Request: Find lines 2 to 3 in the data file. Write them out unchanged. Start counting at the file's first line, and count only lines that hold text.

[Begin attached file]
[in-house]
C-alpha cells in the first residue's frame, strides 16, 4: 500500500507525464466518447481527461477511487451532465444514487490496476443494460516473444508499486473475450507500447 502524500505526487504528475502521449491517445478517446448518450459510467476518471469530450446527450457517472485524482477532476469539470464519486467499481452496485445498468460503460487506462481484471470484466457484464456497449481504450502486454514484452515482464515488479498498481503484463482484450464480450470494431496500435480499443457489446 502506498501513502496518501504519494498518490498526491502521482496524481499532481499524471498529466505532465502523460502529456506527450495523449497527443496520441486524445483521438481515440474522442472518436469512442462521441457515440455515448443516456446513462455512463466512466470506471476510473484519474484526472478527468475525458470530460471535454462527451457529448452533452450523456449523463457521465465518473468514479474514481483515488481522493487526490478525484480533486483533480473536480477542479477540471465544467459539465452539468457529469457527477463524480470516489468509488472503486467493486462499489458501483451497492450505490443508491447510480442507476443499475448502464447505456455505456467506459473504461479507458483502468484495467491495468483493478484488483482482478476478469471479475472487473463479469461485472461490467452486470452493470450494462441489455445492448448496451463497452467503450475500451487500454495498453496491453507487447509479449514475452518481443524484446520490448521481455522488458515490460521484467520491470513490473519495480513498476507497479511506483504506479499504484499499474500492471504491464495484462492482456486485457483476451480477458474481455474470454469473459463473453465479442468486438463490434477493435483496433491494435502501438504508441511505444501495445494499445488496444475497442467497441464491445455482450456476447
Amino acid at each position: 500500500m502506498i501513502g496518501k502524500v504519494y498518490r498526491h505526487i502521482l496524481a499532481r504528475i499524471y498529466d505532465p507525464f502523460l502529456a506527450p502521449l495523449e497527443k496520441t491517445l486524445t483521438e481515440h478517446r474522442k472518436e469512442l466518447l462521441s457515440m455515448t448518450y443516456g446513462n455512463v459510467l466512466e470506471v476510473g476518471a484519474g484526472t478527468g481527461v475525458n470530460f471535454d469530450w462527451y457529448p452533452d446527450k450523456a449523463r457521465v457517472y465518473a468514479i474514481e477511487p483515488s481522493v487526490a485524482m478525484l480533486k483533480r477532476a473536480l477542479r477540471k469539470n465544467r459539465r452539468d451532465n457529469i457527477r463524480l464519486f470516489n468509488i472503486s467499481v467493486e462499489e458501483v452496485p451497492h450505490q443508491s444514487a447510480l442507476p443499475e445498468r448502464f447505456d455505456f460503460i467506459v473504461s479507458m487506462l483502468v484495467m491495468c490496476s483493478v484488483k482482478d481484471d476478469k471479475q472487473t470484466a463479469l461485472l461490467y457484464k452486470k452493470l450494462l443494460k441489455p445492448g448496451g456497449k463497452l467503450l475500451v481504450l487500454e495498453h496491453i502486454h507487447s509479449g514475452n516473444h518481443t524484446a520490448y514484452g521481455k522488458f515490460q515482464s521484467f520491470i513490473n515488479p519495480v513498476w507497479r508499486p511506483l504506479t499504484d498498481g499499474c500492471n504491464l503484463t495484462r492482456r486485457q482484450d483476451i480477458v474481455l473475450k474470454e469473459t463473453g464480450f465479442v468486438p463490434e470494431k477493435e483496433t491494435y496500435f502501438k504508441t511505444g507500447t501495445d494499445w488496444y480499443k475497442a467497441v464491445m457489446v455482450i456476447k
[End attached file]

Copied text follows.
C-alpha cells in the first residue's frame, strides 16, 4: 500500500507525464466518447481527461477511487451532465444514487490496476443494460516473444508499486473475450507500447 502524500505526487504528475502521449491517445478517446448518450459510467476518471469530450446527450457517472485524482477532476469539470464519486467499481452496485445498468460503460487506462481484471470484466457484464456497449481504450502486454514484452515482464515488479498498481503484463482484450464480450470494431496500435480499443457489446 502506498501513502496518501504519494498518490498526491502521482496524481499532481499524471498529466505532465502523460502529456506527450495523449497527443496520441486524445483521438481515440474522442472518436469512442462521441457515440455515448443516456446513462455512463466512466470506471476510473484519474484526472478527468475525458470530460471535454462527451457529448452533452450523456449523463457521465465518473468514479474514481483515488481522493487526490478525484480533486483533480473536480477542479477540471465544467459539465452539468457529469457527477463524480470516489468509488472503486467493486462499489458501483451497492450505490443508491447510480442507476443499475448502464447505456455505456467506459473504461479507458483502468484495467491495468483493478484488483482482478476478469471479475472487473463479469461485472461490467452486470452493470450494462441489455445492448448496451463497452467503450475500451487500454495498453496491453507487447509479449514475452518481443524484446520490448521481455522488458515490460521484467520491470513490473519495480513498476507497479511506483504506479499504484499499474500492471504491464495484462492482456486485457483476451480477458474481455474470454469473459463473453465479442468486438463490434477493435483496433491494435502501438504508441511505444501495445494499445488496444475497442467497441464491445455482450456476447
Amino acid at each position: 500500500m502506498i501513502g496518501k502524500v504519494y498518490r498526491h505526487i502521482l496524481a499532481r504528475i499524471y498529466d505532465p507525464f502523460l502529456a506527450p502521449l495523449e497527443k496520441t491517445l486524445t483521438e481515440h478517446r474522442k472518436e469512442l466518447l462521441s457515440m455515448t448518450y443516456g446513462n455512463v459510467l466512466e470506471v476510473g476518471a484519474g484526472t478527468g481527461v475525458n470530460f471535454d469530450w462527451y457529448p452533452d446527450k450523456a449523463r457521465v457517472y465518473a468514479i474514481e477511487p483515488s481522493v487526490a485524482m478525484l480533486k483533480r477532476a473536480l477542479r477540471k469539470n465544467r459539465r452539468d451532465n457529469i457527477r463524480l464519486f470516489n468509488i472503486s467499481v467493486e462499489e458501483v452496485p451497492h450505490q443508491s444514487a447510480l442507476p443499475e445498468r448502464f447505456d455505456f460503460i467506459v473504461s479507458m487506462l483502468v484495467m491495468c490496476s483493478v484488483k482482478d481484471d476478469k471479475q472487473t470484466a463479469l461485472l461490467y457484464k452486470k452493470l450494462l443494460k441489455p445492448g448496451g456497449k463497452l467503450l475500451v481504450l487500454e495498453h496491453i502486454h507487447s509479449g514475452n516473444h518481443t524484446a520490448y514484452g521481455k522488458f515490460q515482464s521484467f520491470i513490473n515488479p519495480v513498476w507497479r508499486p511506483l504506479t499504484d498498481g499499474c500492471n504491464l503484463t495484462r492482456r486485457q482484450d483476451i480477458v474481455l473475450k474470454e469473459t463473453g464480450f465479442v468486438p463490434e470494431k477493435e483496433t491494435y496500435f502501438k504508441t511505444g507500447t501495445d494499445w488496444y480499443k475497442a467497441v464491445m457489446v455482450i456476447k